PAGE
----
The tragedy of liberalism as described by Reno is its “smallness,” its rejection of greatness and transcendence, its celebration of diversity without difference, its abhorrence of any form of discrimination including discriminating taste. As the author so eloquently phrases it:
A society lives on answers, not merely questions. The political and cultural crisis of the West today is the result of our refusal—perhaps incapacity—to honor the strong gods that stiffen the spine and inspire loyalty. (p. 95)
What then, is to be done? According to Reno, what will not work is “never-ending critique, the spontaneous order of the free market, technocratic management of utilities, and other therapies of weakening” (p. 140), because “the actual problems we face—atomization, dissolving communal bonds, disintegrating family ties, and a nihilistic culture of limitless self-definition—go unaddressed” (p. 144). Reno proposes:
- Greater economic solidarity between labor and capital
- Strong families
- An educational system based on truth instead of critique
- Return to a belief in the transcendent
- A respect for communities of identity
Reno is not completely red-pilled. He is still too much of a civic nationalist for my taste, but his intellectual evolution has been remarkable, especially for one who only four years ago was a never-Trumper. His book strengthens and gives greater insight into the standard Dissident Right narrative of how we got to the current year. He explains the intellectual history of the postwar era in a way that is accessible and appealing to intelligent normies and can help to move them ever so closer to our side. And for that he deserves our praise and gratitude.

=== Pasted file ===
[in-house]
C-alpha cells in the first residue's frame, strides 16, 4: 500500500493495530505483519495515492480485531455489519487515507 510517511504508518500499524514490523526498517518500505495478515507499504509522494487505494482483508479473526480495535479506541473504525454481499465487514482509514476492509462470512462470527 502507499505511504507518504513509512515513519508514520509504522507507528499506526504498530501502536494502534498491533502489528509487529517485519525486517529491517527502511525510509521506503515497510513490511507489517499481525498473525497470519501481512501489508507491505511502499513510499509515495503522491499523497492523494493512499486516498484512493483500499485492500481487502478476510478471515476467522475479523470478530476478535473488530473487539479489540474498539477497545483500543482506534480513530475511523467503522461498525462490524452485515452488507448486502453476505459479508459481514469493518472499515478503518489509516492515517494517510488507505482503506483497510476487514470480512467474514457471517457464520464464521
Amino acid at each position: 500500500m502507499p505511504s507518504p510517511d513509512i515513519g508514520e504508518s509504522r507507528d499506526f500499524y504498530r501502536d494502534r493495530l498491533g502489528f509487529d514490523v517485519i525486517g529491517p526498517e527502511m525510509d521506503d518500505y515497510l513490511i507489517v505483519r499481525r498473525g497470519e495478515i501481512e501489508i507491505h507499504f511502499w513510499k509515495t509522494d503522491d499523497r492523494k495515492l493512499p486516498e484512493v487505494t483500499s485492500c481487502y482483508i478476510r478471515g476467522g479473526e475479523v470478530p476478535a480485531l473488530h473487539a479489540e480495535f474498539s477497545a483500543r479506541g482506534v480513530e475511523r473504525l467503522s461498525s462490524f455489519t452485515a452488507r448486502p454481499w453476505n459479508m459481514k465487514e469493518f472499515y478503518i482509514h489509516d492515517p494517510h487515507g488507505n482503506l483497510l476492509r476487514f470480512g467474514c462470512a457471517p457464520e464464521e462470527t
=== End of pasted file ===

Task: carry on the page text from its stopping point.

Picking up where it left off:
For instance, a friend of mine — who is a DBB (Dreaded Baby Boomer), an evangelical Christian, and a high-ranking official in my state’s GOP, and who has no idea of my involvement in the Dissident Right — last year attempted to red pill me and gave me a list of websites I should peruse, one of which was Counter-Currents. My friend even goes to the trouble of using anonymous means of contributing to a number of Dissident Right entities, a wise idea given her position. She does express some trepidation about the Dissident Right’s hostility to Christianity, but takes it in stride as just one more cross to bear. Wouldn’t it be nice, though, if the Dissident Right actually created a welcoming environment for those who share our beliefs?
  The Charlottesville incident has had the salutary effect of eliminating or marginalizing the influence on the Dissident Right of the SS-wannabes with mother-in-law fetishes, the vulgarians with daddy issues, and the upper-class twits with trust funds. As the eminent blogger The Z-Man so eloquently put it in a recent podcast: “No one is going to buy Richard Spencer 2.0.” All of this has allowed gifted communicators for the cause of Caucasians to come to the fore — including No White Guilt, The Great Order, and the Z-Man himself among others — who are not overtly hostile to white Baby Boomers (whose votes and $7 trillion in assets could prove to be very useful in the coming struggle) and white Christians (who engage in the type of family formation that is essential for the survival of the white race).